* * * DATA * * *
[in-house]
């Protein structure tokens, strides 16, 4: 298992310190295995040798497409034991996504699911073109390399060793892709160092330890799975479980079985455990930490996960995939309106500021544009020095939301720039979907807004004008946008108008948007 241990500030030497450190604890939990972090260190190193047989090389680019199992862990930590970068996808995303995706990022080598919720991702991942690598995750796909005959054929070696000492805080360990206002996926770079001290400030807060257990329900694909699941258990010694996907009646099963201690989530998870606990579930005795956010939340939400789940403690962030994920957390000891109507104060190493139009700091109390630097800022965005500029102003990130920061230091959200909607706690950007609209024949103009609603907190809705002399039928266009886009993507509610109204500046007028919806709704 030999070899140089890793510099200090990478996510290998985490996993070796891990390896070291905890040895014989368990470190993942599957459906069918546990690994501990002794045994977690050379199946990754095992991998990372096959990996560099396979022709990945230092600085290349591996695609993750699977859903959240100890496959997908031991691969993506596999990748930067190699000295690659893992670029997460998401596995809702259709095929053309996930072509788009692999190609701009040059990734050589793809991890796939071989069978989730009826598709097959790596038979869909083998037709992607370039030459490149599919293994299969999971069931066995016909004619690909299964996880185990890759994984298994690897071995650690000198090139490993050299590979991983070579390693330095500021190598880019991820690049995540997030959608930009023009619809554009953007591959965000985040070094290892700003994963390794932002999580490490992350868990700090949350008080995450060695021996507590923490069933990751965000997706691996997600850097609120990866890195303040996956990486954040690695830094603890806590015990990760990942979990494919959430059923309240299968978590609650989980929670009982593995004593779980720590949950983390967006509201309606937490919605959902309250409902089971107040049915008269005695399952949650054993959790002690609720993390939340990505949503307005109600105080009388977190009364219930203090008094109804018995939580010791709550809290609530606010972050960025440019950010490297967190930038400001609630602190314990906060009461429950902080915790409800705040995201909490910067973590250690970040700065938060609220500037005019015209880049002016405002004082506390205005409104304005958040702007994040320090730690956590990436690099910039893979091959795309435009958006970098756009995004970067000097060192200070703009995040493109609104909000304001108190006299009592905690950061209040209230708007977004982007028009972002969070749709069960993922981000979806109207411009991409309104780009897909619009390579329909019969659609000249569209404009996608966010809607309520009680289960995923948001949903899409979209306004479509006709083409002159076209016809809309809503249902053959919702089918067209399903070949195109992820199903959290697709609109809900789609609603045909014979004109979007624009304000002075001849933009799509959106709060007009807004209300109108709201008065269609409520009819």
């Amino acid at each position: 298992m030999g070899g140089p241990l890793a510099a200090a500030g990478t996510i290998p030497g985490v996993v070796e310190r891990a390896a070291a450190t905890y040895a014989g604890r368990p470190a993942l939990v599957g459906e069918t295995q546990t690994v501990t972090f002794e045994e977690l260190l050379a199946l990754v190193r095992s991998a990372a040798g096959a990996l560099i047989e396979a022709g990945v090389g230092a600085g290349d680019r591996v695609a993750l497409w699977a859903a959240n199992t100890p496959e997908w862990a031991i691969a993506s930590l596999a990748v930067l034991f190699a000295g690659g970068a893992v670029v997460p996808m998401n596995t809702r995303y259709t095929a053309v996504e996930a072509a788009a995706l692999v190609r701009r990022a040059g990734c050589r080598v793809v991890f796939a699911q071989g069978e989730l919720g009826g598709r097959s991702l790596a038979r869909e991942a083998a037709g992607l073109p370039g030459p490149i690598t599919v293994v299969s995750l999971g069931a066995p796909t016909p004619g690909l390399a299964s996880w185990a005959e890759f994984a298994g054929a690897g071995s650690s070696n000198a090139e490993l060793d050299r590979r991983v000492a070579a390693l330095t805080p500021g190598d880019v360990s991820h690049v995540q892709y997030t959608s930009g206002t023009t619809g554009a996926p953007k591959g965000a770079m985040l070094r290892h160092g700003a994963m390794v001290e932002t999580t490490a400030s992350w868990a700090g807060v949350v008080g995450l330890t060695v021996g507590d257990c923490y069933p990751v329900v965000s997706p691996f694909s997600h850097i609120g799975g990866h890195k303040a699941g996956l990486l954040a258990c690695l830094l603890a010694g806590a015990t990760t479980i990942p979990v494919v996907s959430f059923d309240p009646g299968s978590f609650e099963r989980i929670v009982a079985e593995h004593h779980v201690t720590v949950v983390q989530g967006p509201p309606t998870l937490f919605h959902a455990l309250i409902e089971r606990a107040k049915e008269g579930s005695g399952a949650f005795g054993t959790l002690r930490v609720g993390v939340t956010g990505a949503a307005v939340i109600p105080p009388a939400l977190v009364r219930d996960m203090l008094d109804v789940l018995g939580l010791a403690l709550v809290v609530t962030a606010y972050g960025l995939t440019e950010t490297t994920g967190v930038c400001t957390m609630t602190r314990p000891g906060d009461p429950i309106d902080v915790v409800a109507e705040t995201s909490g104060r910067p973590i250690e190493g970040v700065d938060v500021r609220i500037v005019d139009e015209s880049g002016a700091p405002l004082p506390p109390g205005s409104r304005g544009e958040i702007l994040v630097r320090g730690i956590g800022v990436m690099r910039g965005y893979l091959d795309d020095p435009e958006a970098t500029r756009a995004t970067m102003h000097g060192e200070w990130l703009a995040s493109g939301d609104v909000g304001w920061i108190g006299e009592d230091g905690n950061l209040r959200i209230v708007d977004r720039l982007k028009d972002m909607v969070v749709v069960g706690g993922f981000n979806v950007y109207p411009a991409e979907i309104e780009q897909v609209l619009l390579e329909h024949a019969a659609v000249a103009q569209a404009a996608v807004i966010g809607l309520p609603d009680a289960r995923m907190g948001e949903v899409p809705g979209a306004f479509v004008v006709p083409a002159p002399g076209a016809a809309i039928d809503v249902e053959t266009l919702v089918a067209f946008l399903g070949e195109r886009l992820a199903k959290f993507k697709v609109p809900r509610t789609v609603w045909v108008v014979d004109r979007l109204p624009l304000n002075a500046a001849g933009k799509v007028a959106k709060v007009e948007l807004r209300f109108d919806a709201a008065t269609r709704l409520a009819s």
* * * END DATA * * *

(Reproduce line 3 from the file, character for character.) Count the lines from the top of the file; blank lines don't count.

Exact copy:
């Amino acid at each position: 298992m030999g070899g140089p241990l890793a510099a200090a500030g990478t996510i290998p030497g985490v996993v070796e310190r891990a390896a070291a450190t905890y040895a014989g604890r368990p470190a993942l939990v599957g459906e069918t295995q546990t690994v501990t972090f002794e045994e977690l260190l050379a199946l990754v190193r095992s991998a990372a040798g096959a990996l560099i047989e396979a022709g990945v090389g230092a600085g290349d680019r591996v695609a993750l497409w699977a859903a959240n199992t100890p496959e997908w862990a031991i691969a993506s930590l596999a990748v930067l034991f190699a000295g690659g970068a893992v670029v997460p996808m998401n596995t809702r995303y259709t095929a053309v996504e996930a072509a788009a995706l692999v190609r701009r990022a040059g990734c050589r080598v793809v991890f796939a699911q071989g069978e989730l919720g009826g598709r097959s991702l790596a038979r869909e991942a083998a037709g992607l073109p370039g030459p490149i690598t599919v293994v299969s995750l999971g069931a066995p796909t016909p004619g690909l390399a299964s996880w185990a005959e890759f994984a298994g054929a690897g071995s650690s070696n000198a090139e490993l060793d050299r590979r991983v000492a070579a390693l330095t805080p500021g190598d880019v360990s991820h690049v995540q892709y997030t959608s930009g206002t023009t619809g554009a996926p953007k591959g965000a770079m985040l070094r290892h160092g700003a994963m390794v001290e932002t999580t490490a400030s992350w868990a700090g807060v949350v008080g995450l330890t060695v021996g507590d257990c923490y069933p990751v329900v965000s997706p691996f694909s997600h850097i609120g799975g990866h890195k303040a699941g996956l990486l954040a258990c690695l830094l603890a010694g806590a015990t990760t479980i990942p979990v494919v996907s959430f059923d309240p009646g299968s978590f609650e099963r989980i929670v009982a079985e593995h004593h779980v201690t720590v949950v983390q989530g967006p509201p309606t998870l937490f919605h959902a455990l309250i409902e089971r606990a107040k049915e008269g579930s005695g399952a949650f005795g054993t959790l002690r930490v609720g993390v939340t956010g990505a949503a307005v939340i109600p105080p009388a939400l977190v009364r219930d996960m203090l008094d109804v789940l018995g939580l010791a403690l709550v809290v609530t962030a606010y972050g960025l995939t440019e950010t490297t994920g967190v930038c400001t957390m609630t602190r314990p000891g906060d009461p429950i309106d902080v915790v409800a109507e705040t995201s909490g104060r910067p973590i250690e190493g970040v700065d938060v500021r609220i500037v005019d139009e015209s880049g002016a700091p405002l004082p506390p109390g205005s409104r304005g544009e958040i702007l994040v630097r320090g730690i956590g800022v990436m690099r910039g965005y893979l091959d795309d020095p435009e958006a970098t500029r756009a995004t970067m102003h000097g060192e200070w990130l703009a995040s493109g939301d609104v909000g304001w920061i108190g006299e009592d230091g905690n950061l209040r959200i209230v708007d977004r720039l982007k028009d972002m909607v969070v749709v069960g706690g993922f981000n979806v950007y109207p411009a991409e979907i309104e780009q897909v609209l619009l390579e329909h024949a019969a659609v000249a103009q569209a404009a996608v807004i966010g809607l309520p609603d009680a289960r995923m907190g948001e949903v899409p809705g979209a306004f479509v004008v006709p083409a002159p002399g076209a016809a809309i039928d809503v249902e053959t266009l919702v089918a067209f946008l399903g070949e195109r886009l992820a199903k959290f993507k697709v609109p809900r509610t789609v609603w045909v108008v014979d004109r979007l109204p624009l304000n002075a500046a001849g933009k799509v007028a959106k709060v007009e948007l807004r209300f109108d919806a709201a008065t269609r709704l409520a009819s």